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Marunui Conservation manages a 423ha property on the southern slopes of the Brynderwyn Hills near Mangawhai. The company was founded for conservation purposes and seeks to protect, enhance and celebrate the natural, historical, visual and recreational values of the land. The entire area is covered by a QE II National Trust open space covenant which includes the requirement to protect the indigenous flora and fauna in perpetuity.
Eighteen shareholders own the land in common. The company is guided by a Constitution which includes a Management Plan. Priorities for action are set out in a Conservation Working Plan and implemented by shareholders. Contractors are used for specific tasks such as cyanide baiting and a pool of volunteers is helping with general pest control and other conservation tasks.
Topography is steep, rising to 397m at Marunui Trig and includes the outlying Pa hill at 240m asl. A deep sheltered valley lies between these two features. Apart from a small grazed paddock and a few residual grass clearings, the entire property is forested. The southern slopes of the range and valley systems contain the more mature podocarp-hardwood forest and much of the remainder is regenerating kanuka shrubland and secondary forest. Pa hill has extensive areas of gumland vegetation. There are many deep gullies, streams and some small wetland areas.
Much of Marunui’s forest is within DOC’s Schedule of Sites of Biological Interest, identified as being of high national importance. It is part of the Brynderwyn Hills Forest Complex which extends for 15km from just west of SH1 to Bream Tail in the east. The Natural Areas of Waipu Ecological District (DOC 2007) records three threatened and eleven regionally significant plant species within this wider area and ten threatened and five regionally significant fauna. In 2011 the Auckland Botanical Society identified 216 indigenous vascular plants at Marunui.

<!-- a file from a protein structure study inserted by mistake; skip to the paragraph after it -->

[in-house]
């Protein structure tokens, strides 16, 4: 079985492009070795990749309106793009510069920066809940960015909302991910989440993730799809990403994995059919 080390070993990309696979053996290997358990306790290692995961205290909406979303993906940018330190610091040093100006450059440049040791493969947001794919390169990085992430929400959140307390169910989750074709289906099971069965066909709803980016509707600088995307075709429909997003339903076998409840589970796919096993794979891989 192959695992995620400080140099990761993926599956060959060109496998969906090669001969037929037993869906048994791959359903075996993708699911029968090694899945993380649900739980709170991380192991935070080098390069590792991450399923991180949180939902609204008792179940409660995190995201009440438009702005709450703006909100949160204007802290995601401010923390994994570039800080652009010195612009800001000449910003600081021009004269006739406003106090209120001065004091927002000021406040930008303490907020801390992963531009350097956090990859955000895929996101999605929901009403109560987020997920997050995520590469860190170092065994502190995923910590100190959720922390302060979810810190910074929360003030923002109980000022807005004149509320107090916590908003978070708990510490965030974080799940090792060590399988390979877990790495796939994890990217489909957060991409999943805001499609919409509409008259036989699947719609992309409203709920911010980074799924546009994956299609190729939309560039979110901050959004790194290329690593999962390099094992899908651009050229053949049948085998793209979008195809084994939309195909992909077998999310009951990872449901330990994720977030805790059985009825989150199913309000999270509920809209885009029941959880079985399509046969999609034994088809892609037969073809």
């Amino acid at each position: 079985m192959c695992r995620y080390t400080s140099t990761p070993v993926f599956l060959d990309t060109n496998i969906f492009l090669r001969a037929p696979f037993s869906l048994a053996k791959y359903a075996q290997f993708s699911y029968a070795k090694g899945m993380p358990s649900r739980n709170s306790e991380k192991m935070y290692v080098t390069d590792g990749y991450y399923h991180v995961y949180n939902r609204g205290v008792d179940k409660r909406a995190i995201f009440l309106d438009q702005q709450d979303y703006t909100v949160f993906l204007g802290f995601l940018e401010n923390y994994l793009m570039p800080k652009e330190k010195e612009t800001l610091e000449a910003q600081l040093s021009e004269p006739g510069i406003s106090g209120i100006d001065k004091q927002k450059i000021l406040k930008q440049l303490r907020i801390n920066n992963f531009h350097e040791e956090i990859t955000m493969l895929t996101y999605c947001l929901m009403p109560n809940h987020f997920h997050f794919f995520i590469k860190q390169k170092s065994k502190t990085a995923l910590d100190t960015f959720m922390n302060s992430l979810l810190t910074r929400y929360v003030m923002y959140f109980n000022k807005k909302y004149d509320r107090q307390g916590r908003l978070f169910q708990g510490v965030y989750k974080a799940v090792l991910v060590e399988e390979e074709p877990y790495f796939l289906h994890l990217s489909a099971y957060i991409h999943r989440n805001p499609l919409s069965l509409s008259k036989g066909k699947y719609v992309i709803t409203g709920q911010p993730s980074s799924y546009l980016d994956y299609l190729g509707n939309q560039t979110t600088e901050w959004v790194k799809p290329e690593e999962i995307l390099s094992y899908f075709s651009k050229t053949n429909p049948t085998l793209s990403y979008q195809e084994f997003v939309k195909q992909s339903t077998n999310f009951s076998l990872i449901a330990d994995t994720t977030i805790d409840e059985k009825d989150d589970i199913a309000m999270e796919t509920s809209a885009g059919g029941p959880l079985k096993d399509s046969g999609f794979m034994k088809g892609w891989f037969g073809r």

Streams are well protected from erosion and siltation by forest cover and contain a healthy population of Hochstetter’s frog, longfin eel and other representative aquatic species. Its diverse forest habitat is home to kaka, tomtit, bellbird, NZ Pigeon and fernbird as well as other more common species. Long tailed cuckoo are seen and heard during passage and shining cuckoo are present in the breeding season. Red-crowned kakariki are occasional visitors from the Hen and Chicken Islands off the Bream Bay coast.
In April 2013 fourteen Northland brown kiwi were translocated to Marunui from Motuora Island after being absent from the Brynderwyns for nearly 50 years. In 2014 another twenty two birds were released and then another seven in 2015. All came with transmitters which enabled them to be tracked and monitored. These were gradually removed, leaving just a few males with transmitters.
The birds quickly formed pairs and established territories. At least 25 nests have been monitored with most producing two chicks and it can be assumed that unmonitored nests are also productive. The other method used to determine population increase or decline is kiwi call monitoring. This is undertaken in Northland each year between set dates over 4 nights from 6pm to 8pm. Marunui has participated each year since 2014 and has recorded a steady increase in calls heard. There were 9 in 2014, 31 in 2015, 59 in 2016 and 81 in 2017. These results are very encouraging and the same listening stations are used each time.
Kiwi management: and monitoring
Organising kiwi avoidance training for dogs to protect kiwi and promote responsible dog ownership
Carrying out animal pest control with the help of volunteers
Engaging with the community to expand volunteer support
Maintaining and extending the track network to provide access for pest control
Liaising with neighbouring landowners to encourage complementary animal pest control to improve their own biodiversity and support Marunui’s efforts
Advocating for kiwi care and conservation in general through media releases and articles and by participating in RMA planning processes
Conducting walks in Marunui as part of the annual Mangawhai Walking Weekend
Enabling educational research projects, eg. seed dispersal, fungi for cancer research, stream ecology
Organising trapper training workshops to demonstrate traps, baits and techniques
QE II National Trust, Department of Conservation, Northland Kiwi Forum, Kiwis for Kiwi, NZ Landcare Trust, Northland Regional Council, Hancock Forest Management (NZ) Ltd, Te Uri O Hau Settlement Trust, Patuharakeke Te Iwi Trust Board, Ngatiwai Trust Board, Kaipara District Council, Mangawhai Tracks Charitable Trust, Auckland Botanical Society, Kiwi Coast